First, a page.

I hate to say it, but I think what would have happened is a serious PR blow that would have destroyed White Star. Think about it: during maiden voyage Olympic looses prop, then incident with Hawke, then if she sank by berg? I think the reliability and safety of the Olympic class, if not White Star, would have been seriously called into question.
Errrrrr...the Olympic was the vessel hit by the Hawke, not the other way around. Personally, I don't think the Olympic's loss would have been enough to kill White Star. The concern did quite well up in spite of the high profile fiasco with the Titanic. At least until The Great Depression threw a monkey wrench into the works. I don't see how losing the Olympic on her maiden voyage would have changed anything, other then perhaps the name of this forum.
I'm not sure that a single torpedo hit would have been enough to take out the Olympic by and of itself. It was with the Lusitania, but there were some other aggravating factors such as the side compartments which tended to confine flooding to one side of the ship and put her over. If any of the portholes on the lower decks were open, then that would only serve to speed things up.
Curiously enough, it's rarely the primary damage itself which does the ship in. The Britannic should have survived the damage she took, even with damage to the structure caused by the mine's explosive charge. However, having the watertight doors and the portholes along E-Deck wide open was sufficient to kill the ship.
would anyone care to elaborate about the "torpedo dent" Haven't heard of that one, and have been looking. I have heard of the u-boat that ran afoul of the prow of the Olympic, and that didn't fare well for the Germans, but never the torpedo. Did it hit, but not detonate? Obviously, I suppose. Happy Holidays!
Right on both counts. At this point in time, locomotive torpedoes were reletively new. Reletively because Mr. Whitehead developed the first self propelled weapon back in 1866. Their first use in combat was in 1891 when the Almirante Lynch fired scored a hit on an ironclad which sank immidiately. (See http://www.btinternet.com/~philipr/torps.htm for a complete history.) Even by World War I, these weapons weren't always that reliable and duds were a common problem. A problem that Olympic benefitted from.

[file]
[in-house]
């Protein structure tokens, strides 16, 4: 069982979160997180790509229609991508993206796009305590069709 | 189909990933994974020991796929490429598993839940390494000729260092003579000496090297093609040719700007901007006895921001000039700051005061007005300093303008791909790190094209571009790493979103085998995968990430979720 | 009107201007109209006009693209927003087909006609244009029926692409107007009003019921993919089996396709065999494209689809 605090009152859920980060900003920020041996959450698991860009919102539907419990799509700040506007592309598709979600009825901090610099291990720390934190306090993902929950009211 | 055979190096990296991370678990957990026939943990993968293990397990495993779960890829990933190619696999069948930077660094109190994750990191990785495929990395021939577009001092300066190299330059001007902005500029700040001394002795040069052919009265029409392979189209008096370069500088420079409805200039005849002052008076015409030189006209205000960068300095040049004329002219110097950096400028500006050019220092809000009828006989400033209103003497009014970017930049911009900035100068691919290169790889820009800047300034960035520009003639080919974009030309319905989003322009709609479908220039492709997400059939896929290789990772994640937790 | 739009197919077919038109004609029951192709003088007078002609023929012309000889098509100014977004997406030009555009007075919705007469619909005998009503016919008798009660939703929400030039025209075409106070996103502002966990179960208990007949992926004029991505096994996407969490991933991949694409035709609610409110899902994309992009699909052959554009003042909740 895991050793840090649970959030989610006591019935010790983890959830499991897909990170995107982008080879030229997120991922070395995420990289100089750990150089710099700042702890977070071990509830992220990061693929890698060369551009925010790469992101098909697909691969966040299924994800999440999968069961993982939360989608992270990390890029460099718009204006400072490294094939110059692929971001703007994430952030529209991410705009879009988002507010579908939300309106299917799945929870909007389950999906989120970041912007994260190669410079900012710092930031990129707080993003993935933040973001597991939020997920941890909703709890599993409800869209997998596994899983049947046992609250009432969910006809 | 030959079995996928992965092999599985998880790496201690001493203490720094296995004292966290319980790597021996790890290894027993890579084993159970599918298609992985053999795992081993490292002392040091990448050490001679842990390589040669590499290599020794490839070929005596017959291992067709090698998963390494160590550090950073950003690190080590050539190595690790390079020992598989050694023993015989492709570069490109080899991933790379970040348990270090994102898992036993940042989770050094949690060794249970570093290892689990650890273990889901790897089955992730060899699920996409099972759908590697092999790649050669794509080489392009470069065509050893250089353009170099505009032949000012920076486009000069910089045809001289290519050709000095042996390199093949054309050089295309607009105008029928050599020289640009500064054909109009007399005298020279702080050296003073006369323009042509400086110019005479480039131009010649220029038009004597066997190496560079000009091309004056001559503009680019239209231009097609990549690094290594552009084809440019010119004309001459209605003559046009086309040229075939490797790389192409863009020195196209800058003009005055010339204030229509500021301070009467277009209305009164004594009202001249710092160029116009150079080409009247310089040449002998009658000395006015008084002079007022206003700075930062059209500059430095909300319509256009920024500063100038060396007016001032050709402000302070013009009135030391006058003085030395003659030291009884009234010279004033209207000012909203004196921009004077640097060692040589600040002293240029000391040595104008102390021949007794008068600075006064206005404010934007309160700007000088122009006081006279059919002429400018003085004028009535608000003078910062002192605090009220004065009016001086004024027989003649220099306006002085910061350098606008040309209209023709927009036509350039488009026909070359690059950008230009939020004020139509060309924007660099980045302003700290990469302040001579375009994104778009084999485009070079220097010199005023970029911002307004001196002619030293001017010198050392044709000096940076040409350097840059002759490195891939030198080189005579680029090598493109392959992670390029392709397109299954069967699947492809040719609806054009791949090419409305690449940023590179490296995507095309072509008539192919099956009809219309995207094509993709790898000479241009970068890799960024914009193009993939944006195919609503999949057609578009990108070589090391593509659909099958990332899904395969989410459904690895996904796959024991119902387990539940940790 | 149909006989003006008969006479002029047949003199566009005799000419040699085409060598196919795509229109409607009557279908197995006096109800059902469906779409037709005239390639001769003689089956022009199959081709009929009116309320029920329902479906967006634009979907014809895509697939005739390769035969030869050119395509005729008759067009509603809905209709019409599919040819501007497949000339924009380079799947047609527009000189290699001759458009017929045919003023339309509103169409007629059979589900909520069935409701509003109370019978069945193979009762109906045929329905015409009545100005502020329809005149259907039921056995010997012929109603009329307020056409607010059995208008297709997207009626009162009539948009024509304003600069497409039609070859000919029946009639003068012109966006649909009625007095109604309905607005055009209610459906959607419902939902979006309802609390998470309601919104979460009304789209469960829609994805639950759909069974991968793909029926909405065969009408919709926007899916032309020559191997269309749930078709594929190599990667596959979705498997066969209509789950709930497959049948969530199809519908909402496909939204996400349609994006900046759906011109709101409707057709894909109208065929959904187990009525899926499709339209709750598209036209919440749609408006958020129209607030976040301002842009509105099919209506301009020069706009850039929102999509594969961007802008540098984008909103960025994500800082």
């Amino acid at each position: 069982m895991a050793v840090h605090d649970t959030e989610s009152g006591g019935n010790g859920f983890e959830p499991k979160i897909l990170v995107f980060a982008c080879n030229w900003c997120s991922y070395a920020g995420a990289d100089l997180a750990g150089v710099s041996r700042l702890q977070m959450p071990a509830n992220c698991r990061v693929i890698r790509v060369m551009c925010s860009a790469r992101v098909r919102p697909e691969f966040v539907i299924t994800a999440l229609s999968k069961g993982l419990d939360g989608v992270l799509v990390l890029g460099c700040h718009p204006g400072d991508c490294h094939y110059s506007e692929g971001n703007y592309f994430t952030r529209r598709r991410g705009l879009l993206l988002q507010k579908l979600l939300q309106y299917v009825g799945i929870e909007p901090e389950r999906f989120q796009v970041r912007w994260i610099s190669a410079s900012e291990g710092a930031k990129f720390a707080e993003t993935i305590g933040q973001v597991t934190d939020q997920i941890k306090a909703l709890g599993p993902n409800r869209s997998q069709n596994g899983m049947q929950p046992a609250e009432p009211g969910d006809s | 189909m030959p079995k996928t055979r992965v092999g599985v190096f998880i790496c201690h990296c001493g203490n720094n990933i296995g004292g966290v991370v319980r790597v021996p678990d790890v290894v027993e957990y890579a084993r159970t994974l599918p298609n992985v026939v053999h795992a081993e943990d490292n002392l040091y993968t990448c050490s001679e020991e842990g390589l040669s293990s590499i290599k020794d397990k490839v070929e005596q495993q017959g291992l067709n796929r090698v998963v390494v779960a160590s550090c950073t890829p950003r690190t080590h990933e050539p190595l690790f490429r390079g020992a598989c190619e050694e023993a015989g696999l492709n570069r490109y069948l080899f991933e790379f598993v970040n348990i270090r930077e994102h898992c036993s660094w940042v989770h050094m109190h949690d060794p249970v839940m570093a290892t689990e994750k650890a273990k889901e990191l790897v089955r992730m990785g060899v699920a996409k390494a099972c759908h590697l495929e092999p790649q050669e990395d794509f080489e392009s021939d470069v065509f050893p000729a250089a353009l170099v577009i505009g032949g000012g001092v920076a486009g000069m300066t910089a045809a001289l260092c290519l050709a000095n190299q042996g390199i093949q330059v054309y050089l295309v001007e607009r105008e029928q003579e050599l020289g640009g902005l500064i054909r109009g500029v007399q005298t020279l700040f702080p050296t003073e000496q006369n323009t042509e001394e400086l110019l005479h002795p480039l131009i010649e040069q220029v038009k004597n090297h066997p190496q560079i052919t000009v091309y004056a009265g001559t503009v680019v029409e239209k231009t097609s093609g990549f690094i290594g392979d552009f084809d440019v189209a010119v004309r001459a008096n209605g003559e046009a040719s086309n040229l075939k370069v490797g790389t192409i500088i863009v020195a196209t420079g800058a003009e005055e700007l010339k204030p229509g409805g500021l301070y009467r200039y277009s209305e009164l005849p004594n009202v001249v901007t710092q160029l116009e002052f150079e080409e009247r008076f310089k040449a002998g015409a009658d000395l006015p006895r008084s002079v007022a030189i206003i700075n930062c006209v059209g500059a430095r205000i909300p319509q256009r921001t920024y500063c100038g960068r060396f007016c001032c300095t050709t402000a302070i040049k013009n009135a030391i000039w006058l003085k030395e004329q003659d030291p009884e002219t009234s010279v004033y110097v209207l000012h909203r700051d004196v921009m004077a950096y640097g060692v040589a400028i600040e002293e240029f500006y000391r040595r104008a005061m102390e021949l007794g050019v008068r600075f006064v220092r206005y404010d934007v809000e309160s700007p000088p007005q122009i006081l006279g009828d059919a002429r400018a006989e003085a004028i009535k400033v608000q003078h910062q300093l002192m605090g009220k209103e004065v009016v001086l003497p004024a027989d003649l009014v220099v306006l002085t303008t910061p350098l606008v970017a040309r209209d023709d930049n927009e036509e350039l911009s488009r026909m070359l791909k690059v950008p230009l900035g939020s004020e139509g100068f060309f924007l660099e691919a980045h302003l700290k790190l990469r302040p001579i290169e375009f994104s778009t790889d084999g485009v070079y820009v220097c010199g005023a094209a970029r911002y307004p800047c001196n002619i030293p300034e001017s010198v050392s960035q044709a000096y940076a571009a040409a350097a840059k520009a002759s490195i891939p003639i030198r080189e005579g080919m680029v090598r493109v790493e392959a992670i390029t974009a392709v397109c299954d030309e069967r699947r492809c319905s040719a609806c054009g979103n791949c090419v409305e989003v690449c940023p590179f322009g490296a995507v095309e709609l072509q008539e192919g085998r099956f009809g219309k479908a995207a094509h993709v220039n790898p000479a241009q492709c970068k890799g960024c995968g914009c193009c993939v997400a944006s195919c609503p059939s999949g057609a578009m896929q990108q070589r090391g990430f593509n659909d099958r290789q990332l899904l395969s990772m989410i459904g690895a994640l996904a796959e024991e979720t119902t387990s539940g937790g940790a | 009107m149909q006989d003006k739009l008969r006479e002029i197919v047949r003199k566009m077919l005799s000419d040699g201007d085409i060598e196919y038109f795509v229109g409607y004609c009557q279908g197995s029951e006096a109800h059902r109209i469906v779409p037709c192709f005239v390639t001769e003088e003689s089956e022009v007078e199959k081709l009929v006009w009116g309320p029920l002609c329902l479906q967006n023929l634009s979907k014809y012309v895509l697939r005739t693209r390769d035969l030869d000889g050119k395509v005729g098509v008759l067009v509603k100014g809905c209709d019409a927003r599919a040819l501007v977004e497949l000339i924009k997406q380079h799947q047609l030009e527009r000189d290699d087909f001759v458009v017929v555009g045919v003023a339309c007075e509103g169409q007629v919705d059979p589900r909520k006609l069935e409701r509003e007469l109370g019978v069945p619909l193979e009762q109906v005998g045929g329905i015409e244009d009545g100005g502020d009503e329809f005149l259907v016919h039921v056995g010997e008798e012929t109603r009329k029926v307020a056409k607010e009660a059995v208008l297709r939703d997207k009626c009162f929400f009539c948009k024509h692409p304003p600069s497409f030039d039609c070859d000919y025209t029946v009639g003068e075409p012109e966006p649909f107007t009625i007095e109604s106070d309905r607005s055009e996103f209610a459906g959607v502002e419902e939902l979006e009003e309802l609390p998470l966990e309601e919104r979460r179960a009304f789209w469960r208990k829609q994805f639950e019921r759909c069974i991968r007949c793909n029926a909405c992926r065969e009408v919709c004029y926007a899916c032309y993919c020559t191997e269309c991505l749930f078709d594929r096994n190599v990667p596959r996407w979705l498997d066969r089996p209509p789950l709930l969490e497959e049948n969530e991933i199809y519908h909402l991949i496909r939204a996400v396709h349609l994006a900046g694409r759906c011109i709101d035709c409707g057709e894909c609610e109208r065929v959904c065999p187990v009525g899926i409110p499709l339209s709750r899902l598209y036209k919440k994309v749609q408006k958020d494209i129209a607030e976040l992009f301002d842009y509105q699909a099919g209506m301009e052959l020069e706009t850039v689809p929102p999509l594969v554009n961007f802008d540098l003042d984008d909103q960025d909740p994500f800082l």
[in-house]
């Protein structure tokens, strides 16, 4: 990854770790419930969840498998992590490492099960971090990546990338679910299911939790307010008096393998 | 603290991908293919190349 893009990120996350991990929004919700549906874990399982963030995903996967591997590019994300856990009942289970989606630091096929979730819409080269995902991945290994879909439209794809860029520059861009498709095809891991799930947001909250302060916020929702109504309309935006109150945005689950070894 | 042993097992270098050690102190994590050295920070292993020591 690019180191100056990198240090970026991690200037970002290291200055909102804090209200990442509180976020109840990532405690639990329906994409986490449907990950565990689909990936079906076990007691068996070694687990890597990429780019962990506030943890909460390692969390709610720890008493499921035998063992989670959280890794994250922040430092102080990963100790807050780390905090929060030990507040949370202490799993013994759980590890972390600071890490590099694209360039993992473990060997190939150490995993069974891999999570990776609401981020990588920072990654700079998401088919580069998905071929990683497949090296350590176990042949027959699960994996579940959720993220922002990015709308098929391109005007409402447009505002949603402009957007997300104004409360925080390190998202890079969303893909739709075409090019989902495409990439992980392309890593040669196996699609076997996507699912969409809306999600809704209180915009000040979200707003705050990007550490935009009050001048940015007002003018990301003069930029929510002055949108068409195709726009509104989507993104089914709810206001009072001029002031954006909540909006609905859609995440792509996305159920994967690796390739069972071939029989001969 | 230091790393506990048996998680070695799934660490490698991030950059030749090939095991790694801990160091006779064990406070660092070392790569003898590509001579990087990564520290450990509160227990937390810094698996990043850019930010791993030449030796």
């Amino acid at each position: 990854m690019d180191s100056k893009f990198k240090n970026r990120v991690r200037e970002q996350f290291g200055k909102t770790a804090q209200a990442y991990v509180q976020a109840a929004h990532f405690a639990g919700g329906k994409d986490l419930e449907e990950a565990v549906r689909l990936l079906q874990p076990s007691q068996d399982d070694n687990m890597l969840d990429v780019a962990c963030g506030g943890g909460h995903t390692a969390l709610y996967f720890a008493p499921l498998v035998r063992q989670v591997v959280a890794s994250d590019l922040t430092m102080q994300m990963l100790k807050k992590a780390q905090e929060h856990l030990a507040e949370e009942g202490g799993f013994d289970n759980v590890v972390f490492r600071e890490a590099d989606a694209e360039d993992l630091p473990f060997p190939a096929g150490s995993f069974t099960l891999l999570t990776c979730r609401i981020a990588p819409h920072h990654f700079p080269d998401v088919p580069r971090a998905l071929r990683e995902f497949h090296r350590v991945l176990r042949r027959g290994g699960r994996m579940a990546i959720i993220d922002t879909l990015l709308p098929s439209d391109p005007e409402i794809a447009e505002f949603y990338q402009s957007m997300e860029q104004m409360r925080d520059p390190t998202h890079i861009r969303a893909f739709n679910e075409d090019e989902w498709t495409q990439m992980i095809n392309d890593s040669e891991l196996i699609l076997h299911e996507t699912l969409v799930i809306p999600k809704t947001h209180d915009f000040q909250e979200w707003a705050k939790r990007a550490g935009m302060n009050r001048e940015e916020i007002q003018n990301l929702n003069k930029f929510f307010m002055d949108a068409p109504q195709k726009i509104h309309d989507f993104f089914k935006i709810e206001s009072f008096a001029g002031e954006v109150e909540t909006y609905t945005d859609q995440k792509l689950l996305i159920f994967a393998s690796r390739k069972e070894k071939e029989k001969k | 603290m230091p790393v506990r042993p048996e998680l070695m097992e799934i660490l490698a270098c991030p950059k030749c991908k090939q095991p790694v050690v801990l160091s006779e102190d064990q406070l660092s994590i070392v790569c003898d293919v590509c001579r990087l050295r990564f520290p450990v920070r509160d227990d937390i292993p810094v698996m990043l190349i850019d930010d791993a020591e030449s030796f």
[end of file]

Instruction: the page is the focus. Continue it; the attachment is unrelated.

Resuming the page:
"Even by World War I, these weapons weren't always that reliable and duds were a common problem."
Michael, change World War I to World War II. Remember the Mark 14 torpedo? At the start of WW-II the Mark 14 had 3 major problems:
1) It ran about 15 feet deeper than it was set.
2) It had a poorly designed contact exploder that caused it to not blow up when it hit a target perpendicularly.
3) There was a flaw in the design of the magnetic exploder that was supposed to blow up when passing under a ship.
It took 18 months to correct these problems before that torpedo became a reliable weapon. There were many a Japanese ship who's hull got dinged and sometimes penetrated by a dud that never exploded.
>>Michael, change World War I to World War II. Remember the Mark 14 torpedo?<<
Oh yeah. There's quite a bit more to that story, but at the very core of this mess was that the beast was rushed into service without adaquate testing. If I recall correctly, out of two known tests, only one was made at a target vessel. I'm as certain as a lot of WWII era submarine vets that some of our Pacific Theatre submarine losses were due to this weapon not working when it was most needed.
She would have had an almost identical fate to Titanic. Perhaps Titanic would be the one to live Olympic's later life, maybe she would have had her double bottom extended into a double hull, and would have gotten more lifeboats. Just take pictures of Olympic and doctor them into Titanic to see what she would have looked like.
>>maybe she would have had her double bottom extended into a double hull<<
Britannic tried that, and IMO this hastened the sinking by making the gap between the two hulls a giant water tank, essentially creating the same effect as a submarine when it dives, only slightly more fatal to the ship in this case.
That torpedo hit right between funnel #3 and 4 in the middle of the ship at boiler rooms 3 and 4. It would have stopped the ship dead (or at least slowed it down quite a bit) and left it a ripe target for torpedo #2 or #3. Being that the ship was packed with troops at the time most of them would have died because the ship would have sunk before many of them could have got out to the deck. It would have been the worst ship disaster of WW1.
>>If Oylimpic was the one that sank that fateful night, would the A-Deck cause any difference in the sinking?<<
Only to the most trivial degree, in that it might have been a bit easier to load the boats from there. As far as the physics of the sinking itself, if the damage had been the same, the overall result would have been the same. The only difference would be the name on the bow of the wreck.